Correlation of WM changes with clinical variables. Diabetes and hypertension32 have been cited as the most important clinical variables associated with CVD. Hypertension has been associated with reduction in WM volume29,33-35 and increase in WMH burden.29,36-38 In a recent investigation,39 the effects of Mean Blood Pressure were present both in subjects with mild cardiovascular risk and those with established hypertension. Hence, significant effects of cognitive decline were present even in individuals outside the hypertensive range.39 Taken together, these findings support that systemic vascular function is an important variable to be considered in the investigation of cognitive changes also in the context of patients without known vascular disease or overt brain vascular changes.

Use of overlapping DTI indices in the differential diagnosis between vascular disease and neurodegeneration. Contrasting with earlier reports, recent evidence in vascular disease has attempted to investigate WM pathology through the combination of FA and non FA indices5,6,15 thus following a general tendency seen in other studies, e.g. those with Alzheimer individuals.6,15,40 The overlap between axial and radial diffusion increases was associated with atrophy of WM in different regions (Table 1) and could not be observed in WMH areas, which were associated only to increased axial diffusion. Studies using animal models41,42 have shown that degradation of myelin is related to increased diffusion perpendicular to the tracts (radial diffusion), while acute axonal injury results in a decrease in diffusion parallel to the fibers (axial diffusion).27 These increases suggest decreased packing within a voxel.43 An alternative explanation is that apparent increases in axial diffusion may stem from a loss in fiber coherence among regions with fiber crossing.27,44 Early reports characterize the vascular pathology of subcortical areas by extensive occlusion of arterioles and micro-atherosclerosis. One study28 showed statistically significant FA and MD differences in areas of WMH burden and those with apparent normal WM. FA-MD and MD-DR overlaps may thus reflect demyelination and axonal loss within the fibers and early vascular disease. However, as the interpretation of multiple indices is not clearly established, further studies should comprehensively analyze the application of DTI indices to the understanding of complex interactions between vascular disease and degeneration.

Correlation between DTI and neuropsychological testing. One outpatient study20 analyzed the association of brain structural parameters and cognitive tasks and found a greater coefficient of correlation with diffusion indices than with WM volume or WM burden rated by the Fazekas scale.20 In a large multicenter study conducted by the LADIS multicenter group,31 which included 340 patients with varying degree of macroscopic WMH (leukoaraiosis), the correlation of microscopic changes in normal-appearing brain tissue was more strongly related to executive and memory impairment than WM volume and WMH burden. A similar conclusion was found by the Rotterdam study (Table 1) in which, regardless of WMH severity, there was a stronger association between non-FA indices and performance on tasks of information, global cognition and processing speed (Table 1).28 Findings from these three studies20,28,31 evidence a greater variability of WM microscopic pathology and support non-FA indices as sensitive biomarkers for assessing the integrity of WM independently of other structural measurements such as atrophy of white and gray matter or WM burden. Future studies should evaluate the usefulness of multiple diffusion parameters as biomarkers of cognitive decline in research and their applicability in monitoring responses to therapeutic interventions and treatment success.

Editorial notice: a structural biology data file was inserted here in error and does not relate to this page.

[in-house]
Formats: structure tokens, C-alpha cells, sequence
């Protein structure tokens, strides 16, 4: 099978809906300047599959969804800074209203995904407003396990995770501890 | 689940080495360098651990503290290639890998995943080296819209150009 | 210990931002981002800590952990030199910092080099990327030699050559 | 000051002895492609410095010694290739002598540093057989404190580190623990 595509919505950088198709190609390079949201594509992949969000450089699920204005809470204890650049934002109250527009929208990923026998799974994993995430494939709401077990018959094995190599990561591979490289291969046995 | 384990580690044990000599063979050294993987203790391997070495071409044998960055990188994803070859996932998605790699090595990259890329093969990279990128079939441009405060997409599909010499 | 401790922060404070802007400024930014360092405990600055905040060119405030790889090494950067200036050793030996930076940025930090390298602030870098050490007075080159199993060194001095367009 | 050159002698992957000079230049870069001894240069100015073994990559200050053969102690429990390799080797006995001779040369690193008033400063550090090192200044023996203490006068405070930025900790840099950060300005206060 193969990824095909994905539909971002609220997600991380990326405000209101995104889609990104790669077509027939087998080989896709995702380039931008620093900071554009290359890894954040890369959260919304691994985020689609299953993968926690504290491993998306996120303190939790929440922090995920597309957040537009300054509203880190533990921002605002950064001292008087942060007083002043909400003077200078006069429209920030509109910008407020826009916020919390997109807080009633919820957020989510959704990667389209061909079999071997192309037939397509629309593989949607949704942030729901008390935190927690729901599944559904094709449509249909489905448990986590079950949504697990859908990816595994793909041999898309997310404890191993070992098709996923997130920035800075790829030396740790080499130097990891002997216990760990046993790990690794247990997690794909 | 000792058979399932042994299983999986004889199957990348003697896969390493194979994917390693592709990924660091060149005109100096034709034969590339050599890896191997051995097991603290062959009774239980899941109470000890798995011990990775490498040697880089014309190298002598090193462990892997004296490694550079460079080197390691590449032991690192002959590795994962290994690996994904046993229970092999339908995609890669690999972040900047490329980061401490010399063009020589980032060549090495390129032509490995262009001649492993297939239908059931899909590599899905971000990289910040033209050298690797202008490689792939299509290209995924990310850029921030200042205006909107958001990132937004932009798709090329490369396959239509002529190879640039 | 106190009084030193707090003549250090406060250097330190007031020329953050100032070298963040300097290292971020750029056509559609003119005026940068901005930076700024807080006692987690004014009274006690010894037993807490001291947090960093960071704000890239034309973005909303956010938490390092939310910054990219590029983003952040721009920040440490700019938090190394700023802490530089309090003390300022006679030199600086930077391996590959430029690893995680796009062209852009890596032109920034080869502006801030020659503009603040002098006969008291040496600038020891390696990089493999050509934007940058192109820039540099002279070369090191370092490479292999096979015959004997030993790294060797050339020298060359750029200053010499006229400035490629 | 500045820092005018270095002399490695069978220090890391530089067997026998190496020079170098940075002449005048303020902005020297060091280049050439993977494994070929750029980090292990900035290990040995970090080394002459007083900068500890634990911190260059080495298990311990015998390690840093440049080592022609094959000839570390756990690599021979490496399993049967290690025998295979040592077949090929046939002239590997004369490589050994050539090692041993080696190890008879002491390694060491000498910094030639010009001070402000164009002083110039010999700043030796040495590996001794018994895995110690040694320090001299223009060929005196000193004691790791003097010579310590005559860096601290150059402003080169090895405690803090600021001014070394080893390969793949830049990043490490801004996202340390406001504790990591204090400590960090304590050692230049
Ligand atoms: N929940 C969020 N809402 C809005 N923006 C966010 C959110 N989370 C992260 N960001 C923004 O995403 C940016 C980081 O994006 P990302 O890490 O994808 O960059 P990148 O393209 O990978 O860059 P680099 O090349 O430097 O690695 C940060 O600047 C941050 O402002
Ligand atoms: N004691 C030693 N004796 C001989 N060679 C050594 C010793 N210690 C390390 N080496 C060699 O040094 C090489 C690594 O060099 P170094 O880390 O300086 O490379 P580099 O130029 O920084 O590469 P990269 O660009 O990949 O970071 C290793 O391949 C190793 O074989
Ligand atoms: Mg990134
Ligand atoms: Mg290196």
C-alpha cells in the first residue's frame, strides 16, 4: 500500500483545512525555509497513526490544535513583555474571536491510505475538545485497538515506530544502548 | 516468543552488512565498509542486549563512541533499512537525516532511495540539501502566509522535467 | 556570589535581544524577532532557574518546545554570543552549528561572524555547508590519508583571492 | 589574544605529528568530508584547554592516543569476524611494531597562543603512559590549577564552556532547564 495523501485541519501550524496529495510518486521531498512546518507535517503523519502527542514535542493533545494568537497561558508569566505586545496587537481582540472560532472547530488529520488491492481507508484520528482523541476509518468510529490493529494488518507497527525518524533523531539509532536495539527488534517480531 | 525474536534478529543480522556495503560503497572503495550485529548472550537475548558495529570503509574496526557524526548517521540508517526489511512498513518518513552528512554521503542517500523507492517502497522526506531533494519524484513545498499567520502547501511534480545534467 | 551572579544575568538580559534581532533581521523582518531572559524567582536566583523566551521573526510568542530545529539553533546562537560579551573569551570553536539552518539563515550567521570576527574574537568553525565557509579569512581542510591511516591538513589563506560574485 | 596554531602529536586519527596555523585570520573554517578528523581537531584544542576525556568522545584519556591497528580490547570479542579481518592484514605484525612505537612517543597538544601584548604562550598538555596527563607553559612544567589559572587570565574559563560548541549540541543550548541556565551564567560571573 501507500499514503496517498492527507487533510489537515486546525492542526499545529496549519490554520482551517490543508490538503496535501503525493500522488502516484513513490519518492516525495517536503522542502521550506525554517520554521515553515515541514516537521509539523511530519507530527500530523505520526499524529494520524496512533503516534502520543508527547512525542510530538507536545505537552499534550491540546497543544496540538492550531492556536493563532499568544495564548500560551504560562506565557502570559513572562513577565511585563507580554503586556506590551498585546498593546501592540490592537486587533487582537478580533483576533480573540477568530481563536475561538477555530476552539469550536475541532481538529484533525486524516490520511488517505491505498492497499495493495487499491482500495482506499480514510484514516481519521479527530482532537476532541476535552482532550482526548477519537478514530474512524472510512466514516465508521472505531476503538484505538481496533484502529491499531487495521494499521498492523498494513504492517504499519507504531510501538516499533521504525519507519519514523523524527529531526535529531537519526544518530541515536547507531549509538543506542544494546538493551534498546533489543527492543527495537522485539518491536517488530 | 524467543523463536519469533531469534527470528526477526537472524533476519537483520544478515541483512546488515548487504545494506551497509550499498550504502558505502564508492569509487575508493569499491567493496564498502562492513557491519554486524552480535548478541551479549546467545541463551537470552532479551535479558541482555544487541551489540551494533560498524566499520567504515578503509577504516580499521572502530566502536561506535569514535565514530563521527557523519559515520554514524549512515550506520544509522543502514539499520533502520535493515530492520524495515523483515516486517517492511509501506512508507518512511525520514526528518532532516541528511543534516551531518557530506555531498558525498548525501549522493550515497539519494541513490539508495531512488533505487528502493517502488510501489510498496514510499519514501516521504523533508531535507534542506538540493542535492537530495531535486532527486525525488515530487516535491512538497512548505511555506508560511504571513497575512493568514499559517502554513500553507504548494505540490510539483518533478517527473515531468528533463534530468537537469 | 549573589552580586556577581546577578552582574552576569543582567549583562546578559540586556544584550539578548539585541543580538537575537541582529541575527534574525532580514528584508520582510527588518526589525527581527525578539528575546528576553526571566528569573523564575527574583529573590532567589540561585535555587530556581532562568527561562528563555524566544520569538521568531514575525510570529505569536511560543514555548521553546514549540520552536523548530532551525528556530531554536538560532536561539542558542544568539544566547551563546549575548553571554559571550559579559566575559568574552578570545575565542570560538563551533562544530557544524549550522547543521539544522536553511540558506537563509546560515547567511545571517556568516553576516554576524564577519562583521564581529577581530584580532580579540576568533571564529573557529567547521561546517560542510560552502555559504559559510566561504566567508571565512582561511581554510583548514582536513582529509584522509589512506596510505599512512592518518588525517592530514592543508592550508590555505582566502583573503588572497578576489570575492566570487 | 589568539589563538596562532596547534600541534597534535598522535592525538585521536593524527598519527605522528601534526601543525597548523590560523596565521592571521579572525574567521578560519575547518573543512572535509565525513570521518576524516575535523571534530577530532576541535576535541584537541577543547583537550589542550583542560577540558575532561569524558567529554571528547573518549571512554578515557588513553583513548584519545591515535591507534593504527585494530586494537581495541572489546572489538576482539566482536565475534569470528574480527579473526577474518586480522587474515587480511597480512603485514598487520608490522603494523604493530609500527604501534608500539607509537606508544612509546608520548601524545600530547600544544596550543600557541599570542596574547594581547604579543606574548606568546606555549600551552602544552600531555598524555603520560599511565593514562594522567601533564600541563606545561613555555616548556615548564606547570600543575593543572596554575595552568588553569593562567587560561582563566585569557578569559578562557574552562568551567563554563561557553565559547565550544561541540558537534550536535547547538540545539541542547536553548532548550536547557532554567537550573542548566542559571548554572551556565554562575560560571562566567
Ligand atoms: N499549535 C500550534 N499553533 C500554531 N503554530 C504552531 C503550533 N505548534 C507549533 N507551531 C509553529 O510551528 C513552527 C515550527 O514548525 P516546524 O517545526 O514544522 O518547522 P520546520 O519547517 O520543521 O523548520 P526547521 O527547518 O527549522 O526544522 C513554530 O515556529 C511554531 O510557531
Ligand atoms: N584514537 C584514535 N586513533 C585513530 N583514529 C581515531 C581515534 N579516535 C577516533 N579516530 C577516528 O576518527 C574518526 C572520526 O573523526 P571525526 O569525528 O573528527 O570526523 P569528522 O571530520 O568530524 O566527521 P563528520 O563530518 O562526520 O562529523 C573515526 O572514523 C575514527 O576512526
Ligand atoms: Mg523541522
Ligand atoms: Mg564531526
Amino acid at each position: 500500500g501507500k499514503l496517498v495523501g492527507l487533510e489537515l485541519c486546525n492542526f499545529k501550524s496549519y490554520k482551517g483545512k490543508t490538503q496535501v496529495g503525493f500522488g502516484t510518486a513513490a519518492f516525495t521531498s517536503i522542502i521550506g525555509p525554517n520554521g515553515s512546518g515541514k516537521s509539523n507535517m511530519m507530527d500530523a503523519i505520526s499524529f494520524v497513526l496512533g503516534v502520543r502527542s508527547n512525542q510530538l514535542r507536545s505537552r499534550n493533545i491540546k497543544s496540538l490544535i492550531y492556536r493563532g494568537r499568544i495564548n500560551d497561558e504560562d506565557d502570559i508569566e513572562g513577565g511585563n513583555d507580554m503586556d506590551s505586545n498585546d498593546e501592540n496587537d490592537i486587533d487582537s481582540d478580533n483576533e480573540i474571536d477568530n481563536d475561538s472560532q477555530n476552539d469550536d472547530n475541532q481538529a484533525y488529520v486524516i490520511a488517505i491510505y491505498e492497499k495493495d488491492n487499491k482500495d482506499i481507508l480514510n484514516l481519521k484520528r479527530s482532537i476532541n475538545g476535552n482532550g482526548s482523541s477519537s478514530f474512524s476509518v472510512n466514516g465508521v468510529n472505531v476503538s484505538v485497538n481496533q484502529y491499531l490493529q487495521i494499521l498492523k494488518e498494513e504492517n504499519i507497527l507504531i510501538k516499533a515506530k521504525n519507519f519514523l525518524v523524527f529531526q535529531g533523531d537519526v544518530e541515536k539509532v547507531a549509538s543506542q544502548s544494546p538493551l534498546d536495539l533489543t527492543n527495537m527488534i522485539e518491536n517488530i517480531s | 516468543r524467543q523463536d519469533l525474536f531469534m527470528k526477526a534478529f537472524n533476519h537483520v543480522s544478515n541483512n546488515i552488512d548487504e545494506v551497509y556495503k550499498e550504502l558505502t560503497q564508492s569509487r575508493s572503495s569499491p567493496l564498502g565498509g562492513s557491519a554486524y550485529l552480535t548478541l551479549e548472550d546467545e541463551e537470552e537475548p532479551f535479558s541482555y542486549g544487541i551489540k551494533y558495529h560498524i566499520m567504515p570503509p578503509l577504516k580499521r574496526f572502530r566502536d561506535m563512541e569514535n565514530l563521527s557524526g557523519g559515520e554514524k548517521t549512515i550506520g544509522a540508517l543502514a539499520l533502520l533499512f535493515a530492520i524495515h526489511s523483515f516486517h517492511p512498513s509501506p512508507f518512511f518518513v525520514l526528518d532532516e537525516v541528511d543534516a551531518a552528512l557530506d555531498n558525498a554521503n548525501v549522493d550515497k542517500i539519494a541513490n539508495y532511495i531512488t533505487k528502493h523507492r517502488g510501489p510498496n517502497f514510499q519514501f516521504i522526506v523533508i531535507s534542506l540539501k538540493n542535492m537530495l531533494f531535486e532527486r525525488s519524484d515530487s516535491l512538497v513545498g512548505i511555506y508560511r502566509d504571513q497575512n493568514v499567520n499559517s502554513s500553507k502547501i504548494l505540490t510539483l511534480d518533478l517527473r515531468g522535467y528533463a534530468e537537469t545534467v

This summary of findings demonstrates that loss of integrity in normal-appearing WM points to an independent process of WMH burden and may reflect a constellation of pathophysiological interactions, including ageing, neurodegenerative mechanisms and also vascular disease. Current evidence highlights the increasing importance of vascular health as a major component of general neural aging as demonstrated by previous studies.39 DTI parameters can serve as important biomarkers in monitoring vascular disease progression and treatment response and may represent a surrogate marker of WM tract integrity. Therefore, the studies discussed in the current review encourage the use of multiple diffusion indices as important tools for the diagnosis of microscopic changes in WM associated with early-onset vascular disease.
Acknowledgments. We would like to thank the Brazilian National Council of Research (CNPq) for funding Jerson Laks, who is a Researcher 2 of CNPq.


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1.Institut of Psychiatry, Universidade Federal do Rio de Janeiro, Rio de Janeiro RJ, Brazil.
2. Institute of Neurology, Universidade Federal do Rio de Janeiro, Rio de janeiro RJ, Brazil.
3. Radiology Service of the Procardíaco Hospital, Rio de Janeiro RJ, Brazil.
4. Universidade Estadual do Rio de Janeiro, Rio de Janeiro RJ, Brazil.

Gilberto Sousa Alves
Rua Bulhões de Carvalho, 599/701
22081-000 Rio de Janeiro RJ - Brazil
E-mail: gsalves123@hotmail.com

Received June 12, 2012.
Accepted in final form August 15, 2012.
Disclosure: The authors report no conflicts of interest.